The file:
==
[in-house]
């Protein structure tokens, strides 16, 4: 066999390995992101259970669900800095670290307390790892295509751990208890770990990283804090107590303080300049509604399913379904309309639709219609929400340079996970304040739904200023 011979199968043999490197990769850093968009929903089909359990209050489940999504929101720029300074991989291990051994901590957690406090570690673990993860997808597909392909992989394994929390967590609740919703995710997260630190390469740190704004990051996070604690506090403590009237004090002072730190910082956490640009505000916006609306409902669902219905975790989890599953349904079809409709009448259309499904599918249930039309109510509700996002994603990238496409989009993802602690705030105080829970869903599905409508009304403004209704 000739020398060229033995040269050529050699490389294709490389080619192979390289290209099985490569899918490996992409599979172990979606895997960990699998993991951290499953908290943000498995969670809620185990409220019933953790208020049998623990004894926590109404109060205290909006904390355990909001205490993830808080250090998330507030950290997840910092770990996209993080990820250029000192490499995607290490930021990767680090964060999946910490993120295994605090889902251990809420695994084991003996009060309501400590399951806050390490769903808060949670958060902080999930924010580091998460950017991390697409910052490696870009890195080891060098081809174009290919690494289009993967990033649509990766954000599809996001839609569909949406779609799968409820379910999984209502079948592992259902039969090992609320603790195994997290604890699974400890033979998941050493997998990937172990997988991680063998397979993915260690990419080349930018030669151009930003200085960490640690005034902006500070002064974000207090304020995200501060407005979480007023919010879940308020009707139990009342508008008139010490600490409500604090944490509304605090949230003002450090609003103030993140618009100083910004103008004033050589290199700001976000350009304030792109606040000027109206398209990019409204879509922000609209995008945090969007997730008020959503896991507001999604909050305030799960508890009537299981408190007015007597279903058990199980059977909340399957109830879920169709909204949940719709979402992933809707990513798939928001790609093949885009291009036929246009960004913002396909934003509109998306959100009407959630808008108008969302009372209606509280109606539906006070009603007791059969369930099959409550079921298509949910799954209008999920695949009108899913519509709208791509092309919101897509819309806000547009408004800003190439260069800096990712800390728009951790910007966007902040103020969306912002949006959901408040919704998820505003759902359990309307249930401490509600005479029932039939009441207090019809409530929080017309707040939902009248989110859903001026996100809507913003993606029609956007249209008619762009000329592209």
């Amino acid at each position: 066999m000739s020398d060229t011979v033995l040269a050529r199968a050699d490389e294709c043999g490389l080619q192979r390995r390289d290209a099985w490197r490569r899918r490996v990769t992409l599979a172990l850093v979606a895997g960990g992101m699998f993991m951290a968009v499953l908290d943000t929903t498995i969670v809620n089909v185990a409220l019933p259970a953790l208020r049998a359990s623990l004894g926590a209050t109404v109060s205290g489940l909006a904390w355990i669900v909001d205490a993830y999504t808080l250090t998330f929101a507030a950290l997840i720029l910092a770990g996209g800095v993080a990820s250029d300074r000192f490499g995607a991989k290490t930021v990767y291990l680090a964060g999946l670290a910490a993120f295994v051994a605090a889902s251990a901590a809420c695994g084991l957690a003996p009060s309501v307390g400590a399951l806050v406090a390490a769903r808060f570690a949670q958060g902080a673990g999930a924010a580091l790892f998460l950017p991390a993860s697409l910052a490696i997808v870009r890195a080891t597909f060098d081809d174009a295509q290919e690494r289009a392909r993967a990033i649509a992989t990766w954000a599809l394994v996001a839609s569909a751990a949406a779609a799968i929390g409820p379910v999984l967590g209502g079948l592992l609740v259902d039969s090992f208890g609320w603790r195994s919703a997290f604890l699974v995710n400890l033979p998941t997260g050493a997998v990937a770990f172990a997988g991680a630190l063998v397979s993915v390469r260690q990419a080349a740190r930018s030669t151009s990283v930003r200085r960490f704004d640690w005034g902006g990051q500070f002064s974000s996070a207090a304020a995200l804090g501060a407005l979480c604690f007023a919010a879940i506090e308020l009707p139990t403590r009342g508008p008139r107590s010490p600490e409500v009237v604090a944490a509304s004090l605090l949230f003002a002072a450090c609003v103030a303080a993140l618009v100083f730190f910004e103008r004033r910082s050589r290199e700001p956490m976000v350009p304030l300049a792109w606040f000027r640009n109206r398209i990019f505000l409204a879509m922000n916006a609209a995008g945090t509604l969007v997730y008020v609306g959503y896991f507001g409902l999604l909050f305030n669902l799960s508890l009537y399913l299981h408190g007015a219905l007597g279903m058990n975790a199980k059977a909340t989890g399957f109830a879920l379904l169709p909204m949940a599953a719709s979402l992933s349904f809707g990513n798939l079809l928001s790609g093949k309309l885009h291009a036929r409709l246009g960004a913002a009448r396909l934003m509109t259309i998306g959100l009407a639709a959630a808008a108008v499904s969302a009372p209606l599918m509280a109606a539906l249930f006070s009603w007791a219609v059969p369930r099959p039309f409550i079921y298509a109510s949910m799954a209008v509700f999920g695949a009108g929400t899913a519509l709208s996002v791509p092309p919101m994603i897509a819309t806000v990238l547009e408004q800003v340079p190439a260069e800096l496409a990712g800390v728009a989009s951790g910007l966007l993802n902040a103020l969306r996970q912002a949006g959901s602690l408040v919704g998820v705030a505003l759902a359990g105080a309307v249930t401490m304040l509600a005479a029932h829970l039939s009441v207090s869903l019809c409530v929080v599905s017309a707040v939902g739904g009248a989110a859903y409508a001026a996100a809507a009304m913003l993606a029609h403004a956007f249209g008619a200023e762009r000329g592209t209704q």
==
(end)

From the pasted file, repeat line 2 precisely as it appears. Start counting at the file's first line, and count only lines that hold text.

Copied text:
């Protein structure tokens, strides 16, 4: 066999390995992101259970669900800095670290307390790892295509751990208890770990990283804090107590303080300049509604399913379904309309639709219609929400340079996970304040739904200023 011979199968043999490197990769850093968009929903089909359990209050489940999504929101720029300074991989291990051994901590957690406090570690673990993860997808597909392909992989394994929390967590609740919703995710997260630190390469740190704004990051996070604690506090403590009237004090002072730190910082956490640009505000916006609306409902669902219905975790989890599953349904079809409709009448259309499904599918249930039309109510509700996002994603990238496409989009993802602690705030105080829970869903599905409508009304403004209704 000739020398060229033995040269050529050699490389294709490389080619192979390289290209099985490569899918490996992409599979172990979606895997960990699998993991951290499953908290943000498995969670809620185990409220019933953790208020049998623990004894926590109404109060205290909006904390355990909001205490993830808080250090998330507030950290997840910092770990996209993080990820250029000192490499995607290490930021990767680090964060999946910490993120295994605090889902251990809420695994084991003996009060309501400590399951806050390490769903808060949670958060902080999930924010580091998460950017991390697409910052490696870009890195080891060098081809174009290919690494289009993967990033649509990766954000599809996001839609569909949406779609799968409820379910999984209502079948592992259902039969090992609320603790195994997290604890699974400890033979998941050493997998990937172990997988991680063998397979993915260690990419080349930018030669151009930003200085960490640690005034902006500070002064974000207090304020995200501060407005979480007023919010879940308020009707139990009342508008008139010490600490409500604090944490509304605090949230003002450090609003103030993140618009100083910004103008004033050589290199700001976000350009304030792109606040000027109206398209990019409204879509922000609209995008945090969007997730008020959503896991507001999604909050305030799960508890009537299981408190007015007597279903058990199980059977909340399957109830879920169709909204949940719709979402992933809707990513798939928001790609093949885009291009036929246009960004913002396909934003509109998306959100009407959630808008108008969302009372209606509280109606539906006070009603007791059969369930099959409550079921298509949910799954209008999920695949009108899913519509709208791509092309919101897509819309806000547009408004800003190439260069800096990712800390728009951790910007966007902040103020969306912002949006959901408040919704998820505003759902359990309307249930401490509600005479029932039939009441207090019809409530929080017309707040939902009248989110859903001026996100809507913003993606029609956007249209008619762009000329592209």